In July 2022, the Greek Data Protection Authority (DPA) imposed a mammoth fine of 20 million Euros on Clearview AI. According to the DPA Decision No 35/2022, this fine followed a complaint of the nonprofit organisation “Homo Digitalis”, regarding processing of biometric data. This is the highest fine ever imposed by the Greek DPA since the implementation of the GDPR. The DPA’s enforcement decision is part of a broader mistrust towards Clearview’s mass surveillance practices through facial recognition in Europe. The decision reflects the public attention AI-supported facial recognition technologies have been gaining recently.
Pan-European action against Clearview AI
Clearview AI collects information derived from publicly available photos and selfies on social media platforms and other online sources, including their metadata, i.e. the URLs of the websites where those photos are located. These techniques are commonly known as web scraping methods. Clearview AI matches the collected data against its facial recognition software to include it in its extensive database of more than 10 billion facial images. Access to the database is sold to private companies and law enforcement agencies around the world.
In May 2021, several nonprofit organisations (including Homo Digitalis, Privacy International, Hermes Center, and Noyb) lodged complaints before the supervisory authorities of Greece, Austria, France, Italy and the United Kingdom, in an effort to create a coordinated response to these practices.
As of today, several DPAs in Europe (CNIL, ICO and Garante) have found numerous GDPR infringements by Clearview AI. These DPAs have imposed several sanctions, totaling almost 50 million Euros. Additionally, the DPAs ordered Clearview AI to delete and stop processing affected data. Austria’s ruling is expected to be released in the coming months.
The ruling of the Greek DPA
In this case, the complainant claimed that Clearview did not appropriately respond to her data access request. More generally, the complainant requested the data collection practices of Clearview AI to be examined as a whole.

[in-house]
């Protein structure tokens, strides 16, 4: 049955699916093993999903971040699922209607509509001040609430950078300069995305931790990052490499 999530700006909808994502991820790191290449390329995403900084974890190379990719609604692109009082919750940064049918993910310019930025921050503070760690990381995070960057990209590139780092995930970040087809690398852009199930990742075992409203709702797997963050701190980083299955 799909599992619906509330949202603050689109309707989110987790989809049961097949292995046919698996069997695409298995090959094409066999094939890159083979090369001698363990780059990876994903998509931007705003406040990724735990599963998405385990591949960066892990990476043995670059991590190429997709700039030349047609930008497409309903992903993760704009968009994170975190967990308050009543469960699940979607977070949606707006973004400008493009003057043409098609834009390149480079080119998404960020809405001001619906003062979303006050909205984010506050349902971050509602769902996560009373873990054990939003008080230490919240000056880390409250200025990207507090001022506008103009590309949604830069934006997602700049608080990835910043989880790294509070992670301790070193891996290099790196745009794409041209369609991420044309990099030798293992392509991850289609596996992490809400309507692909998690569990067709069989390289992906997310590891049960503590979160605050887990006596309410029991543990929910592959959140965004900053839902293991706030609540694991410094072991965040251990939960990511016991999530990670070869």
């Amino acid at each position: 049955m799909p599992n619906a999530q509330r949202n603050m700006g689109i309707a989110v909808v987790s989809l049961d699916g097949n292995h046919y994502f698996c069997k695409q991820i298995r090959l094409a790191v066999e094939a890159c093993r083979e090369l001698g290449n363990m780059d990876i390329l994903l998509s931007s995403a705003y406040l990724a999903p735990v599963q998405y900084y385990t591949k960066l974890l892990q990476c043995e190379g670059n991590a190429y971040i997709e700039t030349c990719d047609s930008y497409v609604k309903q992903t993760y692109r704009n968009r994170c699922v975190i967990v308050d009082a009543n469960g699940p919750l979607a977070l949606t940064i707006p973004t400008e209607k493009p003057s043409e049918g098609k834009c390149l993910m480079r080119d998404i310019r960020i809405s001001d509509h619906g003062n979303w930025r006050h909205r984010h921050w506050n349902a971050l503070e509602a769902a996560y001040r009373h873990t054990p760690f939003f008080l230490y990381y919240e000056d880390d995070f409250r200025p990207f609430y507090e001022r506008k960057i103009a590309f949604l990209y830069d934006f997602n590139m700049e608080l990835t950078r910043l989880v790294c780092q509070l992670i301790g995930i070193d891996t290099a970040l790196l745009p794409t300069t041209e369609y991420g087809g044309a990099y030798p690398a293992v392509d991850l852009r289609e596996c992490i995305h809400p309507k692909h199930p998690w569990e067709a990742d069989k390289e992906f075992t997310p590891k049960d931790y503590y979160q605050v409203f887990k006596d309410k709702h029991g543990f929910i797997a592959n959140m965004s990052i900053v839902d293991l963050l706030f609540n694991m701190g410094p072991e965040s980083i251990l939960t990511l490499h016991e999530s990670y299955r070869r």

The Greek DPA, in its 21-page Decision, determined that Clearview AI, as a controller, breached the GDPR principle of lawfulness, fairness and transparency. Furthermore, Clearview AI violated its obligations to provide access and information, and the requirement for non-EU controllers to name an EU representative. The Greek DPA further reasoned that “the processing in question does not concern a simple collection of data.” Instead, Clearview AI converted the photographs it collected into biometric data. As the GDPR imposes differing requirements on the collection of photographs and the processing of biometric data, Clearview AI would have needed separate legal bases for both.
As a result, the DPA elected to impose this record breaking fine and an accompanying compliance order that requires Clearview AI to act in accordance with its obligations.
In determining the fine, the Greek DPA has taken into account – amongst other – “the nature, gravity and duration of the infringement, which is not an isolated incident, but is systematic and concerns the basic principles of the lawfulness of the processing (art. 5, 6, 9 GDPR), which are fundamental to the protection of personal data”. Other factors considered were the number of affected subjects in the Greek territory, and also the fact that Clearview AI collects and processes biometric data, a particularly sensitive category of data. In other words, Clearview AI was deemed to have violated the main concepts of the GDPR, thereby posing a particularly high risk to individuals’ rights.
Lastly, with regard to the GDPR’s territorial scope, it is worth noting that Clearview AI is a U.S. based company that does not operate or offer services in Greece or the EU. However, if products are used to monitor or otherwise affect EU citizens, this case clearly shows that GDPR compliance still might be required. Accordingly, companies based outside the EU should be prepared to assess possible risks. Clearview AI’s reaction to these DPA enforcement actions seems to suggest that Clearview AI may attempt not to conduct business in Europe anymore. Time will tell if this attempt can be successful, especially from the regulator’s perspective.
Assessment of compliance risks can be made much easier if your organisation has a comprehensive and proactive data protection programme in place. Experienced DPOs can support you in maturing data protection, and in avoiding adverse effects, such as penalties or public mistrust of your services.
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